iBooks -- Creative Epicenter or Gatekeeper?
It came up in conversation the other day that Apple has started to remove books from their iBook collection because of sexual content. While I don't see a lot of advantage to the iPad over a tablet PC, the advantage of the iPad over the Kindle is the graphics, and Apple's decision to ban content where, for example there's a gay kiss, doesn't bode well for the company that presents itself as the avant-garde epicenter of creativity.
Apple's agreement says: Applications (for apps) may be rejected if they contain content or materials of any kind (text, graphics, images, photographs, sounds, etc.) that in Apple’s reasonable judgment may be found objectionable, for example, materials that may be considered obscene, pornographic, or defamatory.
My problem with this is the extremely subjective nature of 'objectionable' and in particularly, 'defamatory.' Sure, the Internet is a cesspool of porn and YouTube videos of people doing horrible things to themselves and others, but creativity is defined by the very lack of definition -- Michelangelo had to creep around in the middle of the night eviscerating corpses to learn about anatomy because Church bans on exploring the human body. Picasso, Jackson Pollock, Oscar Wilde…
We have many interpretations the First Amendment in this country, and while publishers have always had the option to decline works, there are other publishers you can shop your work to. What concerns me isn't just the idea of censorship, but the idea of a single corporation controlling so much information and then applying censorship based on shareholder interests.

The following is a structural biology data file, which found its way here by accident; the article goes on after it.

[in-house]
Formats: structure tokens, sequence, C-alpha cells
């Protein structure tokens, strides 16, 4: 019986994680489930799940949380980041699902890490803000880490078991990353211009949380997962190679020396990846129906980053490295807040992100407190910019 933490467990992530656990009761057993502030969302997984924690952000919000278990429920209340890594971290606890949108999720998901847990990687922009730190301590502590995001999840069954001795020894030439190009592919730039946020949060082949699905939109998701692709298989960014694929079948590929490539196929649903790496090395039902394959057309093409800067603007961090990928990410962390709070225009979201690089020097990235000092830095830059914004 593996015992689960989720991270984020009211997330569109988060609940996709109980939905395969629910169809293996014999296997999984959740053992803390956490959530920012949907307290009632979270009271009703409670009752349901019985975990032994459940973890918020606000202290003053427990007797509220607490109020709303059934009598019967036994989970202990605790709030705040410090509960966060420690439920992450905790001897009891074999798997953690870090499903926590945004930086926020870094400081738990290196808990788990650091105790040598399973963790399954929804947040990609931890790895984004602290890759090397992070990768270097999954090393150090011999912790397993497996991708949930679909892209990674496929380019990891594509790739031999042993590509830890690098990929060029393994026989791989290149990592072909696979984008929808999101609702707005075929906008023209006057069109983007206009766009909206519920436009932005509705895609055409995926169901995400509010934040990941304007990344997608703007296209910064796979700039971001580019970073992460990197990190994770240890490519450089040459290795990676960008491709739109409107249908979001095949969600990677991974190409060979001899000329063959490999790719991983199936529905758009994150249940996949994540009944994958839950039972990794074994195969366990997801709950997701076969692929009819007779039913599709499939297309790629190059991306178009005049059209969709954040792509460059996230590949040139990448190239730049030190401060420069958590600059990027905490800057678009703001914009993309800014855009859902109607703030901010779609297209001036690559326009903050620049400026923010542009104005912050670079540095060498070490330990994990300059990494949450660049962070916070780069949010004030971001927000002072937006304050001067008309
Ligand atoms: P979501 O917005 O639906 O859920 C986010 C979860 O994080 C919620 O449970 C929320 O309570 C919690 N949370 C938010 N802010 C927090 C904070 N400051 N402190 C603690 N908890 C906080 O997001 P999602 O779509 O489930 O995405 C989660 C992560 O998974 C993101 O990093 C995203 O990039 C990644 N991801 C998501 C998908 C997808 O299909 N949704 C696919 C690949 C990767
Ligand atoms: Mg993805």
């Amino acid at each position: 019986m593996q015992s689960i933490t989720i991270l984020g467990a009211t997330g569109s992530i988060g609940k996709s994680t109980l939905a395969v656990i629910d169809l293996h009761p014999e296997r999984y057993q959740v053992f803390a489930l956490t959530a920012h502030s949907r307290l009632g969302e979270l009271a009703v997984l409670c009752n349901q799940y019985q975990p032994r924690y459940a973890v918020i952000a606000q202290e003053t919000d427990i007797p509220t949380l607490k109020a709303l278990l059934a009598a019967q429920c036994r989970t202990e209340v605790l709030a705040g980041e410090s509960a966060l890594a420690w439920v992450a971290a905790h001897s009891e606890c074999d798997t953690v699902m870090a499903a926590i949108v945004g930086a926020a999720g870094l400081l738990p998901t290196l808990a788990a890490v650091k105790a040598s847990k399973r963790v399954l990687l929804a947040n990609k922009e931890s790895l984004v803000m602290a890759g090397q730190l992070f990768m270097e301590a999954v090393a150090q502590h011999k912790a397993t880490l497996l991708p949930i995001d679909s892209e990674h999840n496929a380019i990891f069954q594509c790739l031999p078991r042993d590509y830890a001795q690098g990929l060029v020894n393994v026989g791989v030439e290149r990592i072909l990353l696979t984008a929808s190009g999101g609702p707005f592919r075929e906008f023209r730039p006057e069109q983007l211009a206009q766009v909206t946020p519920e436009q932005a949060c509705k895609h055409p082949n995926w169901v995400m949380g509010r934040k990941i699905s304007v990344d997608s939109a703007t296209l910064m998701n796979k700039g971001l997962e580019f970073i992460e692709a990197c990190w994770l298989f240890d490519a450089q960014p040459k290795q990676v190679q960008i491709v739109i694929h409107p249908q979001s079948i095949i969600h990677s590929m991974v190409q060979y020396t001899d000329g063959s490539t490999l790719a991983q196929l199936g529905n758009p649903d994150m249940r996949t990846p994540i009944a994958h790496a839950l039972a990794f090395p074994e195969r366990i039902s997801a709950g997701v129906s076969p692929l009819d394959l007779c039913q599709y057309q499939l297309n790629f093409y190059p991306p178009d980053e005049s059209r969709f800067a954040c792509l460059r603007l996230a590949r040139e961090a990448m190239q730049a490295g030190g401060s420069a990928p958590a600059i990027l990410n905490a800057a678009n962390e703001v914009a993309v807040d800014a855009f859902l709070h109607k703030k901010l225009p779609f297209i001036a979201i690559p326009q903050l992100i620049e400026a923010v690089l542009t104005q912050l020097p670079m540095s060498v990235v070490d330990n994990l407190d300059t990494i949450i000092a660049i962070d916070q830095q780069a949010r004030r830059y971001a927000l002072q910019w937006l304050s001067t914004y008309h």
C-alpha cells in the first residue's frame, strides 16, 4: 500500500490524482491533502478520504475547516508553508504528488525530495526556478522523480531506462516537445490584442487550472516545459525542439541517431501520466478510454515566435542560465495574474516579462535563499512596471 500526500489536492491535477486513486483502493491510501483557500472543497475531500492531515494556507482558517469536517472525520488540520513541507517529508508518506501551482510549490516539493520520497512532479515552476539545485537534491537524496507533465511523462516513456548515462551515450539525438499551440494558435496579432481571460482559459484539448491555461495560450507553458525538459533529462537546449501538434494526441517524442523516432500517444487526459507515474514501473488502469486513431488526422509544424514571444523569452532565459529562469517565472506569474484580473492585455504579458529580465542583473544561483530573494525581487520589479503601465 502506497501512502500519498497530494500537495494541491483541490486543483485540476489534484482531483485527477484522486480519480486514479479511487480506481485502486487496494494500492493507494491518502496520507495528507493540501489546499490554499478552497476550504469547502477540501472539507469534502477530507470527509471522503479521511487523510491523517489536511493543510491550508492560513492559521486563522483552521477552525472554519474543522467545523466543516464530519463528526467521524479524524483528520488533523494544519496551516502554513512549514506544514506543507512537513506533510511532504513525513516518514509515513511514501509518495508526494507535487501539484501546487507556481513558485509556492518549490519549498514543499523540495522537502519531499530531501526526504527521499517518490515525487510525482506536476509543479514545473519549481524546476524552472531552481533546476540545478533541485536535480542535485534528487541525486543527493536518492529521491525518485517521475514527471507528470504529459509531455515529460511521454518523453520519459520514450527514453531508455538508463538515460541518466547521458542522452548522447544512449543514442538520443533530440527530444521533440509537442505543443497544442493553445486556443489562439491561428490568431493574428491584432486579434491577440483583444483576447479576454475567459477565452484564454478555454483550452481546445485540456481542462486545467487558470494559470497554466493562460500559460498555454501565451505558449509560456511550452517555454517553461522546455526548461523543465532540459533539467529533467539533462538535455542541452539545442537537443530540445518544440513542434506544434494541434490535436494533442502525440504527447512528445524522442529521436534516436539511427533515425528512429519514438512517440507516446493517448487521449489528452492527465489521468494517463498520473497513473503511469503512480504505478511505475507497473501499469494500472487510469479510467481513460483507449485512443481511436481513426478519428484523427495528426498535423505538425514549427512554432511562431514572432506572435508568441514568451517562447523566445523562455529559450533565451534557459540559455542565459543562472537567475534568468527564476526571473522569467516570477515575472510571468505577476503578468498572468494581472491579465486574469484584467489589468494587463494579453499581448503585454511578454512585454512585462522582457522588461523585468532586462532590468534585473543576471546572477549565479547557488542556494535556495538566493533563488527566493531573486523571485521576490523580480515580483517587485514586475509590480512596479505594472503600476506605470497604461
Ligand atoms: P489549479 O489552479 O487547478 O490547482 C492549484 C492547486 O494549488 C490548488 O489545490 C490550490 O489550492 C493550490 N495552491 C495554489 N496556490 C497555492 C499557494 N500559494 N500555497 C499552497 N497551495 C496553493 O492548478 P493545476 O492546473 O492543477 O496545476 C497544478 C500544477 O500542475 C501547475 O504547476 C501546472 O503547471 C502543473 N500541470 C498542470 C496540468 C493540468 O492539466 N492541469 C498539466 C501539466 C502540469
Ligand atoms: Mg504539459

Apple now controls 69% of the music market. So far as I understand, they don't censor individual works, but it's hard to say what kinds of deals they've struck with the music producers. Steve Jobs has said that Apple has 22% of the eBook market already, and if they become the reader of choice, killing the Kindle and the Sony collection of eReaders, we're suddenly looking at something a lot more important than a battle of platforms.
We're looking at Steve Job's face in the big screen in their 1984 Superbowl ad…